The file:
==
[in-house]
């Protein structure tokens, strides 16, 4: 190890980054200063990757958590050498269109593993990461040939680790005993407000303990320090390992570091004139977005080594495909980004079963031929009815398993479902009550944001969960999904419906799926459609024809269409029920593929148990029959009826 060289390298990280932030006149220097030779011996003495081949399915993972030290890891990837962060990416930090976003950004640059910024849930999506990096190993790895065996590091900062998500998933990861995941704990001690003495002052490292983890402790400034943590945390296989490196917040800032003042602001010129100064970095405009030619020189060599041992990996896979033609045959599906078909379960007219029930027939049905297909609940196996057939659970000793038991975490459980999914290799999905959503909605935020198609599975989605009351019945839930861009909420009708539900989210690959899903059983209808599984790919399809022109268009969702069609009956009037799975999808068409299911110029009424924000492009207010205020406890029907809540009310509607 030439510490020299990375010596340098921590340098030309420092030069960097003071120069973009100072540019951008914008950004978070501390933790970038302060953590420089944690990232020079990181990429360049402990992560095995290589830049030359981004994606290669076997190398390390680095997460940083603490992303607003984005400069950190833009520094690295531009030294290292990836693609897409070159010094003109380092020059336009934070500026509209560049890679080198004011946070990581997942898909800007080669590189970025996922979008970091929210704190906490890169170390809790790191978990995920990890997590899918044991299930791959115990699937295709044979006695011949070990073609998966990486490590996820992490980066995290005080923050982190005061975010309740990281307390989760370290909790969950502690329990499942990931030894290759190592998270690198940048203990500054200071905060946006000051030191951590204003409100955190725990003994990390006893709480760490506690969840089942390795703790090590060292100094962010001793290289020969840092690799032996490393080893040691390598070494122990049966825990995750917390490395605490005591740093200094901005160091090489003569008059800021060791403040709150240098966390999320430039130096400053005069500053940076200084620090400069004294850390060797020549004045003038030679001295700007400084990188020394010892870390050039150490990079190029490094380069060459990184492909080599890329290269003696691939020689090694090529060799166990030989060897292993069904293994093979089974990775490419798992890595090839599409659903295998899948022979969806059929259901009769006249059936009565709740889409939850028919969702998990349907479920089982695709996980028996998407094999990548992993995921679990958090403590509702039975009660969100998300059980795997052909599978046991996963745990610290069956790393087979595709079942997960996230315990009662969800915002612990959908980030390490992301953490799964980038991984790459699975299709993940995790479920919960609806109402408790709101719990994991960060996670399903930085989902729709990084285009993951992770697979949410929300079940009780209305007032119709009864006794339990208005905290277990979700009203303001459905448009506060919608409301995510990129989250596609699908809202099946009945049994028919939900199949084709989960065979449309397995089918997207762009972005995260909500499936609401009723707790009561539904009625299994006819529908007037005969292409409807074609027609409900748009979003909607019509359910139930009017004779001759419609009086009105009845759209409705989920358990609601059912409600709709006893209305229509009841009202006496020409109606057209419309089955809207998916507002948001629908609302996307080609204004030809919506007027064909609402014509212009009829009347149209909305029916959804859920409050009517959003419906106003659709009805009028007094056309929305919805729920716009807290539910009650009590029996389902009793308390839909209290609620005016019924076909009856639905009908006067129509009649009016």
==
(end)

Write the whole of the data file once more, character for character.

[in-house]
């Protein structure tokens, strides 16, 4: 190890980054200063990757958590050498269109593993990461040939680790005993407000303990320090390992570091004139977005080594495909980004079963031929009815398993479902009550944001969960999904419906799926459609024809269409029920593929148990029959009826 060289390298990280932030006149220097030779011996003495081949399915993972030290890891990837962060990416930090976003950004640059910024849930999506990096190993790895065996590091900062998500998933990861995941704990001690003495002052490292983890402790400034943590945390296989490196917040800032003042602001010129100064970095405009030619020189060599041992990996896979033609045959599906078909379960007219029930027939049905297909609940196996057939659970000793038991975490459980999914290799999905959503909605935020198609599975989605009351019945839930861009909420009708539900989210690959899903059983209808599984790919399809022109268009969702069609009956009037799975999808068409299911110029009424924000492009207010205020406890029907809540009310509607 030439510490020299990375010596340098921590340098030309420092030069960097003071120069973009100072540019951008914008950004978070501390933790970038302060953590420089944690990232020079990181990429360049402990992560095995290589830049030359981004994606290669076997190398390390680095997460940083603490992303607003984005400069950190833009520094690295531009030294290292990836693609897409070159010094003109380092020059336009934070500026509209560049890679080198004011946070990581997942898909800007080669590189970025996922979008970091929210704190906490890169170390809790790191978990995920990890997590899918044991299930791959115990699937295709044979006695011949070990073609998966990486490590996820992490980066995290005080923050982190005061975010309740990281307390989760370290909790969950502690329990499942990931030894290759190592998270690198940048203990500054200071905060946006000051030191951590204003409100955190725990003994990390006893709480760490506690969840089942390795703790090590060292100094962010001793290289020969840092690799032996490393080893040691390598070494122990049966825990995750917390490395605490005591740093200094901005160091090489003569008059800021060791403040709150240098966390999320430039130096400053005069500053940076200084620090400069004294850390060797020549004045003038030679001295700007400084990188020394010892870390050039150490990079190029490094380069060459990184492909080599890329290269003696691939020689090694090529060799166990030989060897292993069904293994093979089974990775490419798992890595090839599409659903295998899948022979969806059929259901009769006249059936009565709740889409939850028919969702998990349907479920089982695709996980028996998407094999990548992993995921679990958090403590509702039975009660969100998300059980795997052909599978046991996963745990610290069956790393087979595709079942997960996230315990009662969800915002612990959908980030390490992301953490799964980038991984790459699975299709993940995790479920919960609806109402408790709101719990994991960060996670399903930085989902729709990084285009993951992770697979949410929300079940009780209305007032119709009864006794339990208005905290277990979700009203303001459905448009506060919608409301995510990129989250596609699908809202099946009945049994028919939900199949084709989960065979449309397995089918997207762009972005995260909500499936609401009723707790009561539904009625299994006819529908007037005969292409409807074609027609409900748009979003909607019509359910139930009017004779001759419609009086009105009845759209409705989920358990609601059912409600709709006893209305229509009841009202006496020409109606057209419309089955809207998916507002948001629908609302996307080609204004030809919506007027064909609402014509212009009829009347149209909305029916959804859920409050009517959003419906106003659709009805009028007094056309929305919805729920716009807290539910009650009590029996389902009793308390839909209290609620005016019924076909009856639905009908006067129509009649009016």